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Volunteer Spotlight: Lenore Naranjo

Thursday, January 26th, 2017
Lenore and Dan in the SERC education center.

Lenore Naranjo celebrates 10 years of volunteer, with SERC volunteer coordinator Dan Gustafson. (SERC)

by Sara Richmond, communications volunteer

In 2016, nearly 5,000 students and other visitors learned about the Chesapeake Bay ecosystem firsthand through education programs at the Smithsonian Environmental Research Center (SERC). They ventured on hikes and canoe trips, hauled in fish and invertebrates with seining nets, and studied the anatomy of blue crabs. SERC’s education programs are possible through the help of dozens of volunteers who lead field trips and assist behind the scenes. In the coming months, we’ll highlight the work of some of these volunteers in the SERC newsletter and on our blog.

Lenore Naranjo has been volunteering with SERC for over 13 years. After starting as a volunteer in SERC’s canopy labs, she began working with the education program, leading field study groups that give children a hands-on approach to a variety of marine habitats.

“We set up baskets with oysters, and they stay sitting on the bottom of the river through spring, summer, and fall, where they act as a habitat for fish and small critters,” she explains. During field trips, she pulls the baskets from the river bed and sets them in a tray of water so children can explore the baskets’ contents. “Some kids are very hesitant and don’t want to put their hands in something unfamiliar. But then they watch their friends who aren’t hesitant, and the next thing you know, they’re in there too, pulling out fish and crabs.”

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Ten Reasons We’re Earth Optimists After 2016

Friday, January 13th, 2017
Dawn Miller in forest

Ecologist Dawn Miller surveys trees in a SERC forest. (SERC)

by Kristen Minogue

The Smithsonian has a new resolution for 2017: Earth Optimism. This is the year the Smithsonian is celebrating environmental success stories, and shifting the focus to how we can fight battles to save species and preserve our planet—and win. Despite breaking a wide swath of climate records, 2016 gave us reasons for optimism as well. In our 2016 Year in Review, we’ve pulled out the most encouraging stories and discoveries at the Smithsonian Environmental Research Center from the previous year. Here are the top 10 that make us hopeful about the planet’s future:

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Time Lords and Ladies of History’s Trash

Tuesday, November 22nd, 2016

by Emily Li

Digging through soil plot

Citizen scientist Linda Perkins helps excavate a soil plot in front of the Contee mansion ruins. (Photo: SERC)

People don’t usually think of archaeologists as dumpster divers. Then again, sifting through trash for hidden treasures is exactly what the volunteer citizen scientists of the Smithsonian Environmental Research Center (SERC) Archaeology Lab do every Wednesday. But they don’t scavenge anything for themselves. (The market for millenia-old oyster shells is very unpredictable, and any food they find is always up to three centuries past its expiration date.) Instead, they take away new skills and a chance to put together a historical puzzle larger than themselves.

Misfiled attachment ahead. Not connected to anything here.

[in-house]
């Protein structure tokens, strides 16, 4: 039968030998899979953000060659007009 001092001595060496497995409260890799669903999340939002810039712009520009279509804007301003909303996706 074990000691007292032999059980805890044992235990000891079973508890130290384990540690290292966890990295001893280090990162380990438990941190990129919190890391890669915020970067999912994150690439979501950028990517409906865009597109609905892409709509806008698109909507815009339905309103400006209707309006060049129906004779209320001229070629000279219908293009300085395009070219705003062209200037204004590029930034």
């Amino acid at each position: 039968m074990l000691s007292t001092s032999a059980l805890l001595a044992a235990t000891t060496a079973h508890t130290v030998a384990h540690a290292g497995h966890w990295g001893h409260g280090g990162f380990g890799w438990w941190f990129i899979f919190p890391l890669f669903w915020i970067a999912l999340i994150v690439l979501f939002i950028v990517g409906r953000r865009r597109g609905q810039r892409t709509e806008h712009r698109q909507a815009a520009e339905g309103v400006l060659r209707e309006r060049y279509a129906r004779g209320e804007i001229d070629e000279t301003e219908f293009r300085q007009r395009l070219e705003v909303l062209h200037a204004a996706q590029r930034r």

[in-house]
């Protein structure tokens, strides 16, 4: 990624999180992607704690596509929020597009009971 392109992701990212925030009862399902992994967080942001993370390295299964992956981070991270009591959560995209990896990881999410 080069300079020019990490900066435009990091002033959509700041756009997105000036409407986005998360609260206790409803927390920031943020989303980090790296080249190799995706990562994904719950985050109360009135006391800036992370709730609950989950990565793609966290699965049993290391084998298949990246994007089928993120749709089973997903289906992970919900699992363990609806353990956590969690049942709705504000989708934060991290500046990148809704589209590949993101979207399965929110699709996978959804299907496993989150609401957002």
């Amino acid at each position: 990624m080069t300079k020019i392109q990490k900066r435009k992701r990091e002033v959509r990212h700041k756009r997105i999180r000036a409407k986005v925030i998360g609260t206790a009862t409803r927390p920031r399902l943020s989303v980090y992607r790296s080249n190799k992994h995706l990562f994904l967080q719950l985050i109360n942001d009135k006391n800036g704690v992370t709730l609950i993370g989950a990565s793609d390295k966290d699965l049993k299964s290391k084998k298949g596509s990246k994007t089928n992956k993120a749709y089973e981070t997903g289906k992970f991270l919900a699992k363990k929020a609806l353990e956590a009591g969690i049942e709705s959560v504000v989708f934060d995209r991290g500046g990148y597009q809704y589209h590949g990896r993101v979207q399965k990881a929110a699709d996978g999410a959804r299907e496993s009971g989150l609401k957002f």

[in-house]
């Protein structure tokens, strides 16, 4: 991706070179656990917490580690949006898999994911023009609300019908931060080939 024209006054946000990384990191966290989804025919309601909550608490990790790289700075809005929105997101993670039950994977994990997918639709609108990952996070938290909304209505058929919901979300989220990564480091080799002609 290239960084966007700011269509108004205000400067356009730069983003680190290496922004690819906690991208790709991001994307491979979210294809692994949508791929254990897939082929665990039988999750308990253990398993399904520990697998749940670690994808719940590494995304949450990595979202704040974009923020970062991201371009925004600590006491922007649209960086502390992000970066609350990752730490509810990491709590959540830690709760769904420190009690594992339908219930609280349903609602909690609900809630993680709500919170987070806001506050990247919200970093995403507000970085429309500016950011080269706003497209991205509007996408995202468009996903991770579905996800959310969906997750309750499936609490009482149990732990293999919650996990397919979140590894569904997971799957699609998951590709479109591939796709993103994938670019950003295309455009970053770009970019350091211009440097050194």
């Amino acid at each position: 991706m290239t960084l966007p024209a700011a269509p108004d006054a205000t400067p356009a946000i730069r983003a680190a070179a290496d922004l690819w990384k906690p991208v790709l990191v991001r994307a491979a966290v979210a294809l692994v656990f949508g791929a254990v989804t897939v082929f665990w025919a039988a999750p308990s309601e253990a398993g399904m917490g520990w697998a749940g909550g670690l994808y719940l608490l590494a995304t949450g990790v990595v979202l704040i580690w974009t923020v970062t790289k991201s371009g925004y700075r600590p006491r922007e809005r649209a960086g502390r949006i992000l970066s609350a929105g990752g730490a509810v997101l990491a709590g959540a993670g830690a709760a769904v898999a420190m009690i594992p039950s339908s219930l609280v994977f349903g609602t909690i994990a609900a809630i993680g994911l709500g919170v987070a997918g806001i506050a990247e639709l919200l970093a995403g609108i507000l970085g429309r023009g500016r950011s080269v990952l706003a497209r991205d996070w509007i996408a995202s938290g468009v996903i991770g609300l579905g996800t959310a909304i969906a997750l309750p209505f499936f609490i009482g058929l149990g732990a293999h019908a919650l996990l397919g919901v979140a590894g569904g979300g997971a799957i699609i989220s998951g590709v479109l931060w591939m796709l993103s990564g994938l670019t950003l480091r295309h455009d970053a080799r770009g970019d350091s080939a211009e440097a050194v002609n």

“We look back thousands of years,” said Jim Gibb, the lead volunteer and coordinator of the lab. “I always tell people—we’re the time lords.”  Click to continue »

Unsolved Mysteries: Rising Temps, Falling Marshes?

Thursday, September 8th, 2016
Scientist holds fistful of soil

SERC biogeochemist Pat Megonigal holds up soil from a marsh in Costa Rica. Marsh soils store vast amounts of carbon, but as temperatures warm, microbes in the soil could release into the atmosphere. (SERC)

by Kristen Minogue

All over the world, marshes are hanging in a precarious balance. Rising temperatures from climate change could help them grow stronger and store more carbon—or cause them to flood and disappear, says a new article from the Smithsonian Environmental Research Center (SERC). To find answers, scientists need to look underground.

The article is part of a much larger report on the future of warming oceans, released Monday at the International Union for Conservation of Nature’s annual conference. Tidal marshes sit right on the boundary of the land and the ocean. For humanity, marshes act as Mother Nature’s guardians. They provide habitat for fish and shellfish, filter out pollution in estuarine water, and help shield homes along the coast from flooding. They’re also hot spots of carbon storage, burying carbon 10 times faster than an equal area of forest. Yet much of their fate remains a mystery.  Click to continue »

Food for Thought: Cooking for Invasive Beetles

Friday, August 12th, 2016

by Emily Li

SERC intern Cole Caceres collects Japanese invasive beetles from hormone trap for his experiment

SERC intern Cole Caceres collects Japanese invasive beetles from a hormone trap for his experiment (Photo: Emily Li/SERC)

Smithsonian Environmental Research Center (SERC) intern Cole Caceres has two passions: science and cooking. He enjoys doing research and adding to the larger body of knowledge, but he hasn’t given up on owning his own restaurant. When he’s not studying nitrogen filtration as a laboratory assistant at the University of California, Davis, he’s probably watching Food Network or frying chicken wings in a sweet soy sauce glaze.

But Caceres found the perfect mix of his interests as an intern with SERC’s Terrestrial Ecology Lab. There, he cooks for invasive Japanese beetles, hoping to help shed light on their dietary preferences so that plant conservation initiatives can be more fully informed—one beetle bite at a time.

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Sink or Swim? Divining the Fate of Life-Giving Wetlands

Friday, August 12th, 2016

By Emily Li